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Shakedown (New Doctor Who Adventures) Paperback – 7 Dec 1995


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Product details

  • Paperback: 272 pages
  • Publisher: Dr Who; Television tie-in edition edition (7 Dec. 1995)
  • Language: English
  • ISBN-10: 042620459X
  • ISBN-13: 978-0426204596
  • Product Dimensions: 1.9 x 11.4 x 18.4 cm
  • Average Customer Review: 3.7 out of 5 stars  See all reviews (3 customer reviews)
  • Amazon Bestsellers Rank: 766,121 in Books (See Top 100 in Books)

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Synopsis

This novel is an extension of the story firs t told in the successful video production. The story follows on from events described in this month''s Missing Adventure Lords of The Storm, as the war between the Sontarans and the Rutans nears its end. '

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2 of 2 people found the following review helpful By Keen Reader TOP 50 REVIEWER on 16 Aug. 2014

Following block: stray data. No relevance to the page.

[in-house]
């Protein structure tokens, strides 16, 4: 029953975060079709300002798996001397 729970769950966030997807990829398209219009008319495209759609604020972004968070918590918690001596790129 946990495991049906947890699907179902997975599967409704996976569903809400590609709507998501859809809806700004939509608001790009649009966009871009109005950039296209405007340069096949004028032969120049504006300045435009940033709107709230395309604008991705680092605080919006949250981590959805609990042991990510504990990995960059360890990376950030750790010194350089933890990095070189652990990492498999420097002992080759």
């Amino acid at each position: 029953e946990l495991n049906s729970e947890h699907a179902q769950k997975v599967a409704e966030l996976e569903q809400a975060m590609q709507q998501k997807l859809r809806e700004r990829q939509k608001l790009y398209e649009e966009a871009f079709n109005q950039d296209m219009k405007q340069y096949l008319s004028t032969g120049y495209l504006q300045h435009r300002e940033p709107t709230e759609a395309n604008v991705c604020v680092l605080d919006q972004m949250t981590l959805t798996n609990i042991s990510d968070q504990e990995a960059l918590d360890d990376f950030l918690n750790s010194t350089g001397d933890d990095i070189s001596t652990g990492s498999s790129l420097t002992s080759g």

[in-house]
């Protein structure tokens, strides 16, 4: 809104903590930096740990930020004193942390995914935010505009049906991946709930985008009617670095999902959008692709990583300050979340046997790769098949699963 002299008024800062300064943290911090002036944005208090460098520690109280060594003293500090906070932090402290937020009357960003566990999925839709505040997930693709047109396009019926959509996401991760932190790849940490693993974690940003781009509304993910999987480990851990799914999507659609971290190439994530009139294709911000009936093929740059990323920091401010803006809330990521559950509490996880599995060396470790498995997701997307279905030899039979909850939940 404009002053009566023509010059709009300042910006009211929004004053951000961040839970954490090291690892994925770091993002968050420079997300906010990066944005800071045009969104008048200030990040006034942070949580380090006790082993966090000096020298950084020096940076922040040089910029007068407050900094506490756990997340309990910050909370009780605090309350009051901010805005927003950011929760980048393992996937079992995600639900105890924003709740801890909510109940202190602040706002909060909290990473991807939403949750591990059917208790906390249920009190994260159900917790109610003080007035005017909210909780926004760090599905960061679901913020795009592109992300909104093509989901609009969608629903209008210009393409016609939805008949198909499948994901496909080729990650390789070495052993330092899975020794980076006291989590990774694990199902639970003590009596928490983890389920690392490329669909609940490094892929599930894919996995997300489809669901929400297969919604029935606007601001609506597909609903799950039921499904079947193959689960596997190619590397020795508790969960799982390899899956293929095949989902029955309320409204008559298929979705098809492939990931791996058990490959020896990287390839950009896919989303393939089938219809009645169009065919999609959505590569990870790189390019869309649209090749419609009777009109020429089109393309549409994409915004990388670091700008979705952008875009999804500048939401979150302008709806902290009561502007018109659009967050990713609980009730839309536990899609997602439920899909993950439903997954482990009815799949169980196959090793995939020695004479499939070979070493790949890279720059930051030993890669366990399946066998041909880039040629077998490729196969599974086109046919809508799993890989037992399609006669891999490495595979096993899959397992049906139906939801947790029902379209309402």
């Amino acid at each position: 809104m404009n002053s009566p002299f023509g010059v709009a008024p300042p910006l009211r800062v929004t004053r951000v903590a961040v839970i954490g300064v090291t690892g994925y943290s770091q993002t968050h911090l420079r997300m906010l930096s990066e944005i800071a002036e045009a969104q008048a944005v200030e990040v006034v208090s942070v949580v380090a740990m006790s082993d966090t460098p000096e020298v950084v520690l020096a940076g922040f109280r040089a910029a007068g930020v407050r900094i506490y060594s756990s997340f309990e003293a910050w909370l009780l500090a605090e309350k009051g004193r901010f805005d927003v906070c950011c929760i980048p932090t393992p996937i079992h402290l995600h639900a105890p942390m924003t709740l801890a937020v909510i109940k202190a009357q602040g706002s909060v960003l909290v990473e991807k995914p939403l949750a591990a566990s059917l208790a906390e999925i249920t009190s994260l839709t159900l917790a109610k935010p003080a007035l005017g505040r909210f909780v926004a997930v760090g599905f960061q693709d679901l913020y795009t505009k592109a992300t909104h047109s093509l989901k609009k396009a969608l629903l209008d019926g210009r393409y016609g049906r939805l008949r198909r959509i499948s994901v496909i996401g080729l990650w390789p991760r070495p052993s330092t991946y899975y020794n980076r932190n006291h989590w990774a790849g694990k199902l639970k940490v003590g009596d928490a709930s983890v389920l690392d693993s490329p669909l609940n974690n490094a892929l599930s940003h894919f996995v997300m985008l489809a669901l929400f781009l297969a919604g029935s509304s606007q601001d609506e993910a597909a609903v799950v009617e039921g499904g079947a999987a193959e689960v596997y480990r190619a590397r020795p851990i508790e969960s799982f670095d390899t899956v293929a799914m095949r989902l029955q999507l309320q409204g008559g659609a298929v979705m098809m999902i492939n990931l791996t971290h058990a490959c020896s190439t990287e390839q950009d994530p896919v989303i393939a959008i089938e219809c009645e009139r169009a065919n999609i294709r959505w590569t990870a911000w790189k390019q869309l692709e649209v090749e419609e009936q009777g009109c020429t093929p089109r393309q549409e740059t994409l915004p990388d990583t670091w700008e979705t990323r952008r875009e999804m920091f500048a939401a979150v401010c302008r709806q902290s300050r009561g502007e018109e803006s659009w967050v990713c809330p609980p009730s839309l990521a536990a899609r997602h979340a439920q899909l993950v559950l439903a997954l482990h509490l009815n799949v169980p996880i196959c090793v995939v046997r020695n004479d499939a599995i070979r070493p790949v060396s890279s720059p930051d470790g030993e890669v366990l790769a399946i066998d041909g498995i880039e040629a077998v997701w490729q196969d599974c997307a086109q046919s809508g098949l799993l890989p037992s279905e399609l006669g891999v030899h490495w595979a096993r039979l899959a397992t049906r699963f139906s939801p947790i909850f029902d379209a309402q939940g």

Format: Paperback
“He wondered what had happened to mild, gentle, womanly women. Like Ace – and Leela.”

This is a re-release of a novel first published in 1999, released again now as part of the Doctor Who – Monsters collection of stories featuring several of the Doctors in individual stories with various monsters – Zygons, Cybermen, Daleks and in this case Sontarans (and Rutans).

The Doctor (Seventh) is up to his mysterious ways again, and has sent Roz and Chris after a serial killer who is able to change his shape – killing, changing shape and skipping planets, Roz and Chris are having a tough time trying to chase him down. Meanwhile, Benny has been sent to the University at Sentarion City, where she blends in as a scholar and tries to find information on a mysterious secret that the Doctor has sent her to look for. But her search leads her into more danger than she had anticipated and she soon finds herself in dire trouble. The Doctor has been interfering with the Sontarans’ takeover of a planet, and finds himself in jail with a smuggler. But it’s all okay; the Doctor has a plan – doesn’t he? What could possibly go wrong?